9. Determination of human papillomavirus type 16 genotype and construction of cloning vector pTZ57R encoding HPV16 E7 gene.

    Science.gov (United States)

    Meshkat, Zahra; Soleimanjahi, Hoorieh; Mahmoudi, Mahmoud; Mirshahabi, Hessam; Hassan, Zuhair M; Ghaffari, Saeed R; Sabokbar, Tayebeh

    2007-10-01

    To isolate and construct a cloning vector containing the human papillomavirus (HPV)16-E7 gene as a target for application as a DNA vaccine. The study was performed in 2005 in Iran. The E7 gene, one of the most important HPV oncoproteins and a target molecule for therapeutic vaccines, was amplified by polymerase chain reaction (PCR). The PCR product was cloned into a suitable cloning vector and confirmed by colony-PCR, restriction enzyme analysis, and sequenced. The desired plasmid was sequenced and indicated 99% homology with those mentioned in the Genbank. The Iranian HPV16 E7 gene sequence is very similar to other sequences in the Genbank, and it can be used as a candidate gene in a therapeutic vaccine for Iranian patients with cervical cancer.

  10. Activation of Wnt signaling pathway by human papillomavirus E6 and E7 oncogenes in HPV16-positive oropharyngeal squamous carcinoma cells.

    Science.gov (United States)

    Rampias, Theodore; Boutati, Eleni; Pectasides, Eirini; Sasaki, Clarence; Kountourakis, Panteleimon; Weinberger, Paul; Psyrri, Amanda

    2010-03-01

    We sought to determine the role of human papillomavirus (HPV) E6 and E7 oncogenes in nuclear beta-catenin accumulation, a hallmark of activated canonical Wnt signaling pathway. We used HPV16-positive oropharyngeal cancer cell lines 147T and 090, HPV-negative cell line 040T, and cervical cell lines SiHa (bearing integrated HPV16) and HeLa (bearing integrated HPV18) to measure the cytoplasmic and nuclear beta-catenin levels and the beta-catenin/Tcf transcriptional activity before and after E6/E7 gene silencing. Repression of HPV E6 and E7 genes induced a substantial reduction in nuclear beta-catenin levels. Luciferase assay showed that transcriptional activation of Tcf promoter by beta-catenin was lower after silencing. The protein levels of beta-catenin are tightly regulated by the ubiquitin/proteasome system. We therefore performed expression analysis of regulators of beta-catenin degradation and nuclear transport and showed that seven in absentia homologue (Siah-1) mRNA and protein levels were substantially upregulated after E6/E7 repression. Siah-1 protein promotes the degradation of beta-catenin through the ubiquitin/proteasome system. To determine whether Siah-1 is important for the proteasomal degradation of beta-catenin in HPV16-positive oropharyngeal cancer cells, we introduced a Siah-1 expression vector into 147T and 090 cells and found substantial reduction of endogenous beta-catenin in these cells. Thus, E6 and E7 are involved in beta-catenin nuclear accumulation and activation of Wnt signaling in HPV-induced cancers. In addition, we show the significance of the endogenous Siah-1-dependent ubiquitin/proteasome pathway for beta-catenin degradation and its regulation by E6/E7 viral oncoproteins in HPV16-positive oropharyngeal cancer cells.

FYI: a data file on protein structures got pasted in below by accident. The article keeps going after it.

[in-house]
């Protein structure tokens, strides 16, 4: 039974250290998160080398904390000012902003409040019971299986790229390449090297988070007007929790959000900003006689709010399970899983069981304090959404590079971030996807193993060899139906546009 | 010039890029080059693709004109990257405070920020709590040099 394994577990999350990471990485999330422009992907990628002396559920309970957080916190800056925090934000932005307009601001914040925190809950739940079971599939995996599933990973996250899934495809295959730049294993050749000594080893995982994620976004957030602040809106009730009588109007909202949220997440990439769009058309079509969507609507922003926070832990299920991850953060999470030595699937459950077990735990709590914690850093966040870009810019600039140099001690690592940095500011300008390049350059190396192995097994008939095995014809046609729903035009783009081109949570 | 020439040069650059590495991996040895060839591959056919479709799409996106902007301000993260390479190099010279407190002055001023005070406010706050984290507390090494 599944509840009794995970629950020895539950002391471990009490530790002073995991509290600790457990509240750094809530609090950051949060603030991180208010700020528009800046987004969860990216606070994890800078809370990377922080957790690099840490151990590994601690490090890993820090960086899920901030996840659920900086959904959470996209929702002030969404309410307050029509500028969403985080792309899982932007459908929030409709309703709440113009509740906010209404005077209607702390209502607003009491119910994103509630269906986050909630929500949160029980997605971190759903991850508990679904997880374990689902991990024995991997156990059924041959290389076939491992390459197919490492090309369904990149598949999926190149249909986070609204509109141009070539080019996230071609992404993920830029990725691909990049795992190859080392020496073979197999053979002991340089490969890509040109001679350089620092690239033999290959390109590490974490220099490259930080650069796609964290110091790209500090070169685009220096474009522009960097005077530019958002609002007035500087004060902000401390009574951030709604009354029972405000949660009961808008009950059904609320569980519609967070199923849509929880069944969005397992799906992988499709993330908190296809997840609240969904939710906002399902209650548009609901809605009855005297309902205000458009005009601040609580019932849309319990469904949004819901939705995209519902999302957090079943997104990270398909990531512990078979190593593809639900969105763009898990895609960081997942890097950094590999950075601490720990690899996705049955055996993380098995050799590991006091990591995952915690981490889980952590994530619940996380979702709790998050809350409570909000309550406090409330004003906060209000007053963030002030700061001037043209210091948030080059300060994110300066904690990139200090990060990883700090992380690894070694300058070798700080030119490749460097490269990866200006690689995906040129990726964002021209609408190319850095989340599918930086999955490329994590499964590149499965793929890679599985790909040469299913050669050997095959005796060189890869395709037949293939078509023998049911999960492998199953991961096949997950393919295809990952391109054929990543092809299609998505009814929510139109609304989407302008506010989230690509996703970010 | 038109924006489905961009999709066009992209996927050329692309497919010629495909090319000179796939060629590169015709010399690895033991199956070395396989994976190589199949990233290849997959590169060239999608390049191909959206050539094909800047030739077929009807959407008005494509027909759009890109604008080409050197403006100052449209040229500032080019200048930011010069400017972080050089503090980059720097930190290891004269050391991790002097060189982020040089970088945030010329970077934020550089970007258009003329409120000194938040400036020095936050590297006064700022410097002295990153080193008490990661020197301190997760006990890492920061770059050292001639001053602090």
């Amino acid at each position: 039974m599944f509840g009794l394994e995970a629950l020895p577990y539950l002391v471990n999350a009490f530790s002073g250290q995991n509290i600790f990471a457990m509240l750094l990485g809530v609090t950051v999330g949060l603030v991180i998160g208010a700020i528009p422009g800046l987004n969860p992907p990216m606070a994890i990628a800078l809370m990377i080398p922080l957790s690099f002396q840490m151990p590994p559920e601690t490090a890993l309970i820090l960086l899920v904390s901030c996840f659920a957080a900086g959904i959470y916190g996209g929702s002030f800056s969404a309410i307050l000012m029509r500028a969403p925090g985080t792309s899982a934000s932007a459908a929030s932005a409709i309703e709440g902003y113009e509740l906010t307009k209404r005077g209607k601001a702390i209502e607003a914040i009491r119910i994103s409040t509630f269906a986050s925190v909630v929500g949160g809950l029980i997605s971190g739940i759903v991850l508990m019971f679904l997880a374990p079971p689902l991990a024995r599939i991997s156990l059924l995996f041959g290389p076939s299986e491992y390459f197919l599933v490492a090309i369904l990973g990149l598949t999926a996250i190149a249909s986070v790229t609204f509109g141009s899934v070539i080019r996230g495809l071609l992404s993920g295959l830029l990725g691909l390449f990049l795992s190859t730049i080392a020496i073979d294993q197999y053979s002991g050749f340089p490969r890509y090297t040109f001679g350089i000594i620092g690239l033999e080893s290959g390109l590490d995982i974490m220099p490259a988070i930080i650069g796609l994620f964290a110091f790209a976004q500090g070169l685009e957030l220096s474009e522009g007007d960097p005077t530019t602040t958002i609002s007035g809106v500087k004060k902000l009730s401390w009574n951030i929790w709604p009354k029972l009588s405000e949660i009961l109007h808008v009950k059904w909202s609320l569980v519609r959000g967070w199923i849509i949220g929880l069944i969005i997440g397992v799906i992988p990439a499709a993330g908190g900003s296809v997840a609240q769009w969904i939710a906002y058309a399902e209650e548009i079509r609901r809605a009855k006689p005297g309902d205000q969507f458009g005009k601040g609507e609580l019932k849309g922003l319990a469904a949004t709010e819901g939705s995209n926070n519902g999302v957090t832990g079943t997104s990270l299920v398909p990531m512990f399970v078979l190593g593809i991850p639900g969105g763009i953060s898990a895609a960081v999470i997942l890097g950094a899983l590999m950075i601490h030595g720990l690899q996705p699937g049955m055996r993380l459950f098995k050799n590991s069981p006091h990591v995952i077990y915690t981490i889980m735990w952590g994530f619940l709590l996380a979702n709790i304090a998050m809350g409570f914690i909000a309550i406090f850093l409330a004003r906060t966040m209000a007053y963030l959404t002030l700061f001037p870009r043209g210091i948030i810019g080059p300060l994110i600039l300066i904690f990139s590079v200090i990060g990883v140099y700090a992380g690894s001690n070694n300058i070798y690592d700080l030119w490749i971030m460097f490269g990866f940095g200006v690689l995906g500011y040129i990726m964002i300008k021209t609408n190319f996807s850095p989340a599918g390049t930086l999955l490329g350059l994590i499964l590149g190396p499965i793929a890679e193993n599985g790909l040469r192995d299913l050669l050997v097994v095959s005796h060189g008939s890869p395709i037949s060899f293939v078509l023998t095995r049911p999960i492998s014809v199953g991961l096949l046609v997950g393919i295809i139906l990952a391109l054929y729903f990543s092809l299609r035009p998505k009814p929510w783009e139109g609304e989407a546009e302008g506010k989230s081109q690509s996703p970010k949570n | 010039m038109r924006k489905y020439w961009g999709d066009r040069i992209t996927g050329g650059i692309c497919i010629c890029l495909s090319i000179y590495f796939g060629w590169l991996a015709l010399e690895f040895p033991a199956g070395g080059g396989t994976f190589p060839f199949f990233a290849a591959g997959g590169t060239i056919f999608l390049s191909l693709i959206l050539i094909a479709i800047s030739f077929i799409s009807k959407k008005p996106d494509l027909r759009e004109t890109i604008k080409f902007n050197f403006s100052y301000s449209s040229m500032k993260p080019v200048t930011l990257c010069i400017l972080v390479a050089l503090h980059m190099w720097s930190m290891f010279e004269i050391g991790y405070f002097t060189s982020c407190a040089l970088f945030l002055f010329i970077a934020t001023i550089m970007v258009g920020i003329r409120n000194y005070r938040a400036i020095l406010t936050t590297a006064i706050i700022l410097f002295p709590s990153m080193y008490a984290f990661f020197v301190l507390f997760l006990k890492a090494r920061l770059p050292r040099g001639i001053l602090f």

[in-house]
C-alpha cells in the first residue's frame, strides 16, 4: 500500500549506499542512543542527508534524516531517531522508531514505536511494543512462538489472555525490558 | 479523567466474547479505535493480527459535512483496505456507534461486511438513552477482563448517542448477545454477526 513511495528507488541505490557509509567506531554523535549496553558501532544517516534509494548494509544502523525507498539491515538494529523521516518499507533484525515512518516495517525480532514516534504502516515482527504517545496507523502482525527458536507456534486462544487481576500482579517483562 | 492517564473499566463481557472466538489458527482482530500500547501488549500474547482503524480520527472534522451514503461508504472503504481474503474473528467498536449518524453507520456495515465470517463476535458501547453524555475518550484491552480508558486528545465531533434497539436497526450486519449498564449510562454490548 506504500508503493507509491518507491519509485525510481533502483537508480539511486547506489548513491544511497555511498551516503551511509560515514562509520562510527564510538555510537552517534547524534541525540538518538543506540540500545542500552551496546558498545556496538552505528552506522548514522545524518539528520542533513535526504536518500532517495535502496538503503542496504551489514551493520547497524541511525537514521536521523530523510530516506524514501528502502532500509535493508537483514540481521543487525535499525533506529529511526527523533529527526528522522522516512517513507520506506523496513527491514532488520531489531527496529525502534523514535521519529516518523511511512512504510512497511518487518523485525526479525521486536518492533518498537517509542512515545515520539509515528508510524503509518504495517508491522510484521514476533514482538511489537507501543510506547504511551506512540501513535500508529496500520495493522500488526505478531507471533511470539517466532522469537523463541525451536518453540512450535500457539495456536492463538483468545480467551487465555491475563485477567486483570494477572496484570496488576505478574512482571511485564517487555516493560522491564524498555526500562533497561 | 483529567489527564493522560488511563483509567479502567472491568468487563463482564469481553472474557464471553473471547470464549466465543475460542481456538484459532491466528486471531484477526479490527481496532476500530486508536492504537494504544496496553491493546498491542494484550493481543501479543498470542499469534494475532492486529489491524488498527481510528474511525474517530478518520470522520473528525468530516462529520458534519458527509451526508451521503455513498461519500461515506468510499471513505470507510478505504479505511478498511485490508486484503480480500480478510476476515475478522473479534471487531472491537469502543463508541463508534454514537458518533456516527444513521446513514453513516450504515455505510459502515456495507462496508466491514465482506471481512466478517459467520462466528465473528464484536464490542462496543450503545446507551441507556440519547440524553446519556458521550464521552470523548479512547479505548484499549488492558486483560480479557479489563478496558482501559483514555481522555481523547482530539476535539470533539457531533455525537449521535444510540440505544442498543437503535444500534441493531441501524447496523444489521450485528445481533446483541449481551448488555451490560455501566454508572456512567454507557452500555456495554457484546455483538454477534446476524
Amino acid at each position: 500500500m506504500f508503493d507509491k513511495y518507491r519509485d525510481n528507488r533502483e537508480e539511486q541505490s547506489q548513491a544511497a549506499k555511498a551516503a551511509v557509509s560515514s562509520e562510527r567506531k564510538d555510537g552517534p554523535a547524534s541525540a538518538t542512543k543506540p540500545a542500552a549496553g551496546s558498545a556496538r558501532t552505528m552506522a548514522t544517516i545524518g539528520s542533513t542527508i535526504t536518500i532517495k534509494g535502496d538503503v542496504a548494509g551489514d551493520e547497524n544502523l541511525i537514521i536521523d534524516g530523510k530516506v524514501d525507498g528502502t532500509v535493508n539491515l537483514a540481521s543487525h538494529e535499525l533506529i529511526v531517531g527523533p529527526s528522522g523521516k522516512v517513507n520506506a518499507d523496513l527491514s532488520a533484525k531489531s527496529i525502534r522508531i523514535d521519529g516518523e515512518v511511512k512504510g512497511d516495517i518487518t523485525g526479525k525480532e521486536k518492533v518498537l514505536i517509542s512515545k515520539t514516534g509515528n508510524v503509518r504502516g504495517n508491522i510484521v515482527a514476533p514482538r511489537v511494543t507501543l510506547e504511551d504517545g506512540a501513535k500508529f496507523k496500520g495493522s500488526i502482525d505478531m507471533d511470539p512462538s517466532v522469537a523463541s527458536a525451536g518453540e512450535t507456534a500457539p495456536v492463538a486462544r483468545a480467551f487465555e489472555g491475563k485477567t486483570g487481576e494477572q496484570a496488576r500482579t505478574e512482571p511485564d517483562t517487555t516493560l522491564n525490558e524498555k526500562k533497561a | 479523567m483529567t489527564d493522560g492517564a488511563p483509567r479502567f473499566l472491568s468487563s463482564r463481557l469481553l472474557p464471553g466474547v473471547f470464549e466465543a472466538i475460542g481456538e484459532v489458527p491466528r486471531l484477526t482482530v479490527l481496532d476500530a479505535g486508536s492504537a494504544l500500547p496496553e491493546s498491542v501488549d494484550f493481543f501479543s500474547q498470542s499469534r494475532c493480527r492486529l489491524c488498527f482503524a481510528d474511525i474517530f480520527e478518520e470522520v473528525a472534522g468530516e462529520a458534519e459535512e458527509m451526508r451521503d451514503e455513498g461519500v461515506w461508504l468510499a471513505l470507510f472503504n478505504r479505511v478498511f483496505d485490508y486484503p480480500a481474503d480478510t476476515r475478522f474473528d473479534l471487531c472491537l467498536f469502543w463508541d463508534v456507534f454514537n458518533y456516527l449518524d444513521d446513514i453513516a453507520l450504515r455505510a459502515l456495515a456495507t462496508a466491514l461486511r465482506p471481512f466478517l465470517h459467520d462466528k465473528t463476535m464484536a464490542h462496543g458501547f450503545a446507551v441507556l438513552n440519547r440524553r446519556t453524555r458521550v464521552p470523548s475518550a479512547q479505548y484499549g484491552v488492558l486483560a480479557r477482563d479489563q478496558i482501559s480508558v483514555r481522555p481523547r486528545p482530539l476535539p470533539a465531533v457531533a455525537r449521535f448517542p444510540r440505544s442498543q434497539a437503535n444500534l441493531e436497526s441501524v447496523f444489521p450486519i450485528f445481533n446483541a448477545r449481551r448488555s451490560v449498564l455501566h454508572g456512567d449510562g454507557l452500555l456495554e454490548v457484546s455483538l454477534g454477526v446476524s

11. Generation and evaluation of a human corneal model cell system for ophthalmologic issues using the HPV16 E6/E7 oncogenes as uniform immortalization platform.

    Science.gov (United States)

    Schulz, Simon; Steinberg, Thorsten; Beck, David; Tomakidi, Pascal; Accardi, Rosita; Tommasino, Massimo; Reinhard, Thomas; Eberwein, Philipp

    2013-01-01

    The present study aimed at employing the human papillomavirus type 16 (HPV16) E6/E7 gene platform, to create a uniform authentic in vitro model cell system of the human cornea for ophthalmologic issues and here especially for prospective biomaterial evaluations for therapeutic regenerative approaches. Therefore, HPV16 E6/E7 genes were employed as uniform platform to immortalize primary human corneal keratinocytes (IHCK), fibroblasts (IHCF), and endothelial (IHCE) cells. qPCR revealed that E6/E7 mRNA transcription persisted at rising passages and FISH detection of the chromosome portfolio 1, 8, 10 and 18 showed fairly the disomic cytogenetic status. Hot spot passages proved oscillation of aneuploidies in the entire passage spectrum under study, while hot spot aneuploidies annotated prevalence for distinct chromosomes. Though IIF revealed general endurance, tissue-innate corneal biomarkers were modulated, i.e. expressed in a temporal-confluence, temporal-spatial or passage-dependent manner. In summary, by the fairly normal chromosomal status, and expression of tissue-innate biomarkers, we created for the first time a uniform authentic in vitro model cell system of the human cornea, by application of the HPV16 E6/E7 immortalization platform only. This system renders a precious tool for prospective iterative in vitro studies on issues such as corneal tissue homeostasis, pharmaceutical generics, and/or evaluation of new biomaterials for clinical corneal applications. Copyright © 2013 International Society of Differentiation. Published by Elsevier B.V. All rights reserved.